It's the momentum that's key. By putting in the work consistently I've developed a rhythm. Of course, sometimes life gets in the way and I miss out on certain sessions. The important thing is that I have a plan that I can fall back on. I've created momentum and developed a routine that I can jump back into with relative ease.
One of the best strategies that I've implemented to stay on track is setting deadlines. I know, I know, you've probably heard it all before. But seriously, deadlines matter. Once you have your plan in place you need to set deadlines and allocate an appropriate amount of time to achieve each task to ensure that you're working towards your goal.
As mentioned, my aim with this blog was to produce one new blog post each week. I therefore plotted out most of the content that I wanted to create in advance as well as when I needed to create it. Working to this calendar has been fundamental in enabling me to achieve my year goal of 52 posts. In reality, including guest posts on other blogs, I'm set to complete even more.
You need to be realistic about how long tasks take if you're going to figure out how to become a music producer full time. Humans have a tendency to underestimate how long things take to complete.
It's a balance though - you want to make sure that you're putting yourself under a healthy amount of pressure to achieve your goal as fast as possible and maintain momentum. Spending too long on tasks will result in boredom...and that's not good for your motivation.
You might be able to complete one track every week, every two weeks or one a month. It doesn't matter - completion is the key.
Test how long it takes to realistically finish a track and build this into your plan. If you work full time and it takes you one month to finish a track, that's still 12 tracks in the bank at the end of the year and one heck of a learning experience.
Don't get caught up on the numbers at the start, just focus on what you can do right now to work towards your goal. You'll develop focus, speed and skill over time as you learn how to become a music producer professionally.
Optimise your schedule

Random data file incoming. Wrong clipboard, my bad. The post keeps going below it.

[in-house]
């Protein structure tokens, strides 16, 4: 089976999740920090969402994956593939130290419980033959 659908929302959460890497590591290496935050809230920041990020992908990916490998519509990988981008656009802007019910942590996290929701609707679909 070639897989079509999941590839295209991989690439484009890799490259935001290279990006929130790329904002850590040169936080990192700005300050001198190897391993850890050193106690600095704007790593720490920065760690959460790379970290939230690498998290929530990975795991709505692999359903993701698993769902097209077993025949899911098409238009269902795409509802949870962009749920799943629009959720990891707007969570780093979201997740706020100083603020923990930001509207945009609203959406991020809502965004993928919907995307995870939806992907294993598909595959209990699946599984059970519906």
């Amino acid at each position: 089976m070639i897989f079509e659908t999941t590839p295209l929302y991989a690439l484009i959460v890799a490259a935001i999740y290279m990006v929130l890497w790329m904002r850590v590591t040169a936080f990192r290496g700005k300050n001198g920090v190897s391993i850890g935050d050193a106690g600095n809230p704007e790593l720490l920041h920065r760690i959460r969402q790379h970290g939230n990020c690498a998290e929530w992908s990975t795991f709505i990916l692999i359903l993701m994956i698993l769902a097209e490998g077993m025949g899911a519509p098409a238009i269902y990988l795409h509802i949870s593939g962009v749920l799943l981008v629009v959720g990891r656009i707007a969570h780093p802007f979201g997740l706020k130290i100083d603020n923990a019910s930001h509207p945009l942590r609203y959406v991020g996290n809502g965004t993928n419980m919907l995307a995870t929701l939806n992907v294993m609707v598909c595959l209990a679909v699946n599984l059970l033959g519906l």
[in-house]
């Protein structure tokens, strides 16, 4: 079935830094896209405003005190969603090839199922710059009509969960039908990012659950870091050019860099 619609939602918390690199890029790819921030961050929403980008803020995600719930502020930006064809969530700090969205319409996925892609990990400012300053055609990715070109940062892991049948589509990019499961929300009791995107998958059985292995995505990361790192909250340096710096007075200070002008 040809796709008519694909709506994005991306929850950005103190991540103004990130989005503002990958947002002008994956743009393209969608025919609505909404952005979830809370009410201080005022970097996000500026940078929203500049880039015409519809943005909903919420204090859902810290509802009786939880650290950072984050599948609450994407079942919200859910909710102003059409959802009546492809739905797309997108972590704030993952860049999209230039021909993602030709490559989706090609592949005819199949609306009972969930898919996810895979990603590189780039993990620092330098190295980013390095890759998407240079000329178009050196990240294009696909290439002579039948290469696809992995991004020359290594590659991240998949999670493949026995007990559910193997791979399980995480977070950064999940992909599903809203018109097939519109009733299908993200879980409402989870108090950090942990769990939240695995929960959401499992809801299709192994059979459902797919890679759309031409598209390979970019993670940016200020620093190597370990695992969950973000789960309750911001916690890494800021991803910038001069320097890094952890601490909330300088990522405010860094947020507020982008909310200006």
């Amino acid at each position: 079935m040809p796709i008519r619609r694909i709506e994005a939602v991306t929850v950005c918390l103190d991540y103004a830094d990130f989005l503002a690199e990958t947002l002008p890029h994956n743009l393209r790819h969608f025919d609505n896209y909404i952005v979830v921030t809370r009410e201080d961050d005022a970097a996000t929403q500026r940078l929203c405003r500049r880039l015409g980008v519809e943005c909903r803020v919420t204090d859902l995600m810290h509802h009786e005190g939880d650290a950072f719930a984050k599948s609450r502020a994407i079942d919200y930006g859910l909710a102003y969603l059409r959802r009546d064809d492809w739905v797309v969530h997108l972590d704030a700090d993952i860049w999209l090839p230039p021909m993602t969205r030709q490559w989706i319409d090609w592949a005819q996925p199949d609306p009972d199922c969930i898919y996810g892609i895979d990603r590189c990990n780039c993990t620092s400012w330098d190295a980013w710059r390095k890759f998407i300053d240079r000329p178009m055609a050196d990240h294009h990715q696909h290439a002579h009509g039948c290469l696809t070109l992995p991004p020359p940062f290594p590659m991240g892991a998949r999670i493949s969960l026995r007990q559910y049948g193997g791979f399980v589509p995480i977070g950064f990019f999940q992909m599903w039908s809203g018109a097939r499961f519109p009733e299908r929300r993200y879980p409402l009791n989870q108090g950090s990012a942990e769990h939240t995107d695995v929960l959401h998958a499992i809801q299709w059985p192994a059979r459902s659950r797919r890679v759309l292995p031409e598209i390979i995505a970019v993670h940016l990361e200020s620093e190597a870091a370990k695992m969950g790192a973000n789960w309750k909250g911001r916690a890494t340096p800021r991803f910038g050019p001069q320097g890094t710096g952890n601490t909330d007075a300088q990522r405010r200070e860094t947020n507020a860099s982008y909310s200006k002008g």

Be practical and pragmatic with your time. How does your daily/weekly schedule look? Can you make time in the evenings? If not, can you get up earlier and work in the mornings? If you care about your goal, you'll do what it takes to achieve it. Like I said, it's not easy and you may need to make significant sacrifices.
I don't enjoy getting up before 5am very much, and I'd prefer to workout in the mornings rather than evenings, but it's what needs to be done so I do it. Working early in the morning means I don't get any phone calls, emails or notifications, and I can work without distraction. This is incredibly valuable and has been instrumental in the development of LearnMusicTech.
Becoming consistent and developing a routine are essential for obtaining momentum and gaining traction. By repeatedly hammering away each session, you'll rack up significant results over time. If you work sporadically, don't expect anything other than sporadic results.
Self awareness is also important. It's good to know your optimal routine. When are you most creative? Are you an early bird or a night owl? Don't assume - test.
Work in the evenings for two weeks and measure the results. Then work in the mornings for two weeks and measure the results. Whichever routine produced the most gains is the winner.
Don't assume that you're a night owl just because you happen to prefer working at night right now. You've probably developed some bad habits and it's important to test all of your options before you commit. You may be pleasantly surprised!
Once you know what you need to achieve, and when you’re going to set aside time to achieve it, the next step is to design your working methods. For example, batching is a very efficient way to complete relatively large volumes of work in singular sessions.
By grouping together similar tasks, it’s much easier for your brain to get ‘in the zone’ and achieve a flow state, providing you with a greater level of focus and enabling you to complete more tasks.
For example, if I’m writing a new track, I don’t want to get bogged down in anything technical. I’ve developed pre-made templates in Logic that I can jump straight into when I have an idea and start writing.
It’s easy to get distracted, particularly with all of the tools you have available in a modern DAW, and begin tweaking sounds and mixing. However, it’s better to impose a little self discipline and finish what you started. Then, you can set aside additional sessions where you just focus on more technical tasks, such as editing and mixing.
As music producers, we have to wear a number of hats throughout the writing, recording and production stages. Therefore, it’s it’s more ‘productive’ to have a systematic approach and to commit to specific roles at specific stages.
Slow and steady
I’ve talked about deep work numerous times before, so I won’t bore regular readers here. Batching is one of the most effective ways to launch yourself into a state of deep work. You’ve scheduled your time, your mind and body know what they’re getting into, you’re prepared on a subconscious level and you can jump straight in.